FIG. 5 shows that the rearward extension 7 need not be of solid construction to reduce or redistribute putterhead weight. This rearward extension 7 may contain holes or apertures 23, or be made of lighter weight materials (not shown), or supported by structural members 22.

FIG. 7 describes a putterhead of the present invention differing from the prior embodiments with respect to weight distribution within the putterhead. A major or majority portion of putterhead weight is located within a “mass ring” which ring has an outside diameter equal to the maximum horizontal plane distance between the putterhead center of gravity, and an inside diameter equal to 75% of said outside diameter. This weight distribution produces putterheads of extremely high Moment of Inertia (MOI) which reduces distance loss and misdirection whenever a ball is struck on the putterface 2 at a point remote from the intended strikepoint 15 which is directly in front of the putterhead center of gravity point 24.

Putterhead interior weight is reduced by using thin or perforated sections, or light weight materials such as aluminum, magnesium, titanium, or plastics, or combinations thereof for putterhead components interior to said mass ring. Mass ring components including the lateral 24 and rearward 25 weights can be of tungsten, lead, brass, steel, or other dense material and of longer or shorter arculate length as necessary. It is desirable to have the depth of weighting members such as 24 exceed their radial dimension both to keep most mass ring weight as close as possible to the outside mass ring diameter and to reduce the horizontal plane area and visual impact of all putterhead components outside the one golf ball diameter wide sighting field as previously described in FIG. 6. Thin section horizontal plane arches 26 support and rigidize relatively thin face 2 and weight supports 27. Color, finish, and sight lines for FIG. 7 are as described in FIG. 6.

The preceding drawings and descriptions present various embodiments of the present invention. Variations of these descriptions utilizing the principles and teachings described, remain within the scope of the present invention.

Patent Citations
Cited PatentFiling datePublication dateApplicantTitle
US4629193 *Nov 7, 1985Dec 16, 1986Pierman Martin JGolf putter head
US4809981 *Jun 25, 1987Mar 7, 1989Robert H. RedkeyGolf putter with alignment features
US4966369May 23, 1989Oct 30, 1990Griffin Roy NPositive rotational stability putter
US4988107 *Jan 3, 1990Jan 29, 1991Sasse Howard AGolf puter including sight bar
US5014992Dec 8, 1989May 14, 1991Mccallister JohnGolf putter with swing directing cues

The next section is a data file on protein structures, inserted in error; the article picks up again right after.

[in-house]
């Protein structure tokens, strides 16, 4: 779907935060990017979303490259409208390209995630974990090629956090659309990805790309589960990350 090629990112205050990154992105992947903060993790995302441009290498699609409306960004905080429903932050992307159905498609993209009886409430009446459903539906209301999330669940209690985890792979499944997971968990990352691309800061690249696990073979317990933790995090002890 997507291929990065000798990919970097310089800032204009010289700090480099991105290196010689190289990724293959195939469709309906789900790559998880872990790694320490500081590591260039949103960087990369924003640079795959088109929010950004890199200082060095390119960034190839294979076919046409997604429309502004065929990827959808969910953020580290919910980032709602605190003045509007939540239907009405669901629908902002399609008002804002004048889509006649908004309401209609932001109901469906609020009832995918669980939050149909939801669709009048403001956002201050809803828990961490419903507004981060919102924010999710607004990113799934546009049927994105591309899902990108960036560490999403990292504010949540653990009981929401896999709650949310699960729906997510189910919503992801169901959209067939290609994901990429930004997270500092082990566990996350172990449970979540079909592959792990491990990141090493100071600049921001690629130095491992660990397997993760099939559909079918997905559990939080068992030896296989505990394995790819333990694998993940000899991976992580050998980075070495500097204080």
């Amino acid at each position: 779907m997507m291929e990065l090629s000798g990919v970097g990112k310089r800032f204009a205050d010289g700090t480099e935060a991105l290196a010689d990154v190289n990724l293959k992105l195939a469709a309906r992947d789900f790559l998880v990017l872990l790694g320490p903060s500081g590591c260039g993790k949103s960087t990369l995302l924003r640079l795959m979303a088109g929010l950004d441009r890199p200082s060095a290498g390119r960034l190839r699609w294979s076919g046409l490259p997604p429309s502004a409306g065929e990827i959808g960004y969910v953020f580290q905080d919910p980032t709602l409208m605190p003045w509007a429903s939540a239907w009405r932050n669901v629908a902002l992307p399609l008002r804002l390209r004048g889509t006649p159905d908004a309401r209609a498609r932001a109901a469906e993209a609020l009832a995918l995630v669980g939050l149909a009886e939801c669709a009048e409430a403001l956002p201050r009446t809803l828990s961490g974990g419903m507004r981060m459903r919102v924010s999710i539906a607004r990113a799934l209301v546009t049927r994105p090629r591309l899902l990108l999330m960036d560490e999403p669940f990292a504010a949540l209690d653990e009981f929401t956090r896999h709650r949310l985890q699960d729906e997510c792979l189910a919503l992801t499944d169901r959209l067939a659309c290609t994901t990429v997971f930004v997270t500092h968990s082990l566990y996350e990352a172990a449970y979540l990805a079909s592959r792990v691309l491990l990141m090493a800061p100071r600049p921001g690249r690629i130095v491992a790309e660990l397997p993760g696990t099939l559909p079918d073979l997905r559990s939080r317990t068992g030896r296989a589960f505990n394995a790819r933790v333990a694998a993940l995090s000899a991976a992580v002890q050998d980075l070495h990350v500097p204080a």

US5072941 *Feb 27, 1990Dec 17, 1991Robert KleinGolf putter
US5152533 *May 20, 1991Oct 6, 1992Radakovich Daniel LGolf club sighting apparatus and method
US5267733 *Aug 3, 1992Dec 7, 1993Szokola Dennis WGolf putter
US5292128 *Apr 27, 1993Mar 8, 1994Karsten Manufacturing CorporationPutter
US5340106May 21, 1993Aug 23, 1994Ravaris Paul AMoment of inertia golf putter
US5382019 *Feb 1, 1994Jan 17, 1995Sneed; Wilbert L.Golf putter
US5489097 *Dec 5, 1994Feb 6, 1996Alien Sport, Inc.Golf club head with weights
US5544883 *Aug 16, 1995Aug 13, 1996Wilson Sporting Goods Co.Face-balanced putter with offset hosel
US5569098Dec 15, 1994Oct 29, 1996New Vision Golf Corp.Golf putter having tapered shaft and large grip
US5630766Oct 30, 1995May 20, 1997Tjz EnterprisesGolf putter
US5772525Apr 2, 1997Jun 30, 1998New Vision Golf Corp.Golf putter
US6200227Jun 10, 1999Mar 13, 2001Carbite, Inc.Positioning and alignment system for golf putters
US6238302 *Sep 3, 1999May 29, 2001Callaway Golf CompanyGolf club head with an insert having integral tabs
US6422949 *Mar 5, 2001Jul 23, 2002Callaway Golf CompanyGolf ball and putter alignment combination
US20040173964 *Mar 7, 2003Sep 9, 2004Pollman Frederic W.Golf putter
USD182485 *Sep 30, 1957Apr 8, 1958 Golf putter
USD259732May 7, 1979Jun 30, 1981 Offset hosel for a golf club
USD271604 *Jun 11, 1981Nov 29, 1983Frank B. StoneGolf putter head
USD272257Feb 17, 1981Jan 17, 1984 Combined golf putter hosel and alignment indicator
USD308995 *Jun 13, 1988Jul 3, 1990 Golf putter head
USD313057 *Feb 29, 1988Dec 18, 1990 Golf putter head
USD387829 *Dec 31, 1996Dec 16, 1997 Golf putter head
USD420410 *Feb 11, 1999Feb 8, 2000 Putter head
Referenced by
Citing PatentFiling datePublication dateApplicantTitle
US7803066 *Sep 28, 2010Karsten Manufacturing CorporationGolf club head with three-dimensional alignment aid and method of manufacture
US8246481Jul 13, 2007Aug 21, 2012Nike, Inc.Putters with enhanced alignment visualization
US8480504Oct 11, 2011Jul 9, 2013Callaway Golf CompanyGolf club head with alignment markings
US20080045354 *Aug 17, 2007Feb 21, 2008Drew Donald JPutter head having means for adjustment of the centre of gravity and weight
US20080161122 *May 9, 2005Jul 3, 2008Ashley SmithPutter-Type Golf Club
US20090017933 *Jul 13, 2007Jan 15, 2009Nike, Inc.Putters with Enhanced Alignment Visualization
US20090017934 *Jul 13, 2007Jan 15, 2009Nike, Inc.Putters with Enhanced Alignment Visualization
US20090270198 *Oct 29, 2009Solheim John AGolf club head with three-dimensional alignment aid and method of manufacture
US20110065525 *Sep 17, 2009Mar 17, 2011Johnson J KeithGolf putters having centrally aligned hosels
US20140200095 *Aug 31, 2012Jul 17, 2014Kyong Ho KIMGolf putter
USD735283Jul 10, 2014Jul 28, 2015Karsten Manufacturing CorporationGolf club head
USD754805Jan 9, 2015Apr 26, 2016Karsten Manufacturing CorporationGolf club head
WO2009012015A1 *Jun 19, 2008Jan 22, 2009Nike, Inc.Putters with enhanced alignment visualization
WO2009012129A2 *Jul 11, 2008Jan 22, 2009Nike, Inc.Putters with enhanced alignment visualization
WO2009012129A3 *Jul 11, 2008Mar 26, 2009Nike IncPutters with enhanced alignment visualization
Classifications
U.S. Classification473/255, 473/313, 473/314, 473/340
International ClassificationA63B53/02
Cooperative ClassificationA63B53/02, A63B2053/0441, A63B2053/021, A63B53/0487, A63B60/50
European ClassificationA63B53/02, A63B53/04P
Legal Events
DateCodeEventDescription
Nov 11, 2011FPAYFee payment
Year of fee payment: 4
Dec 24, 2015REMIMaintenance fee reminder mailed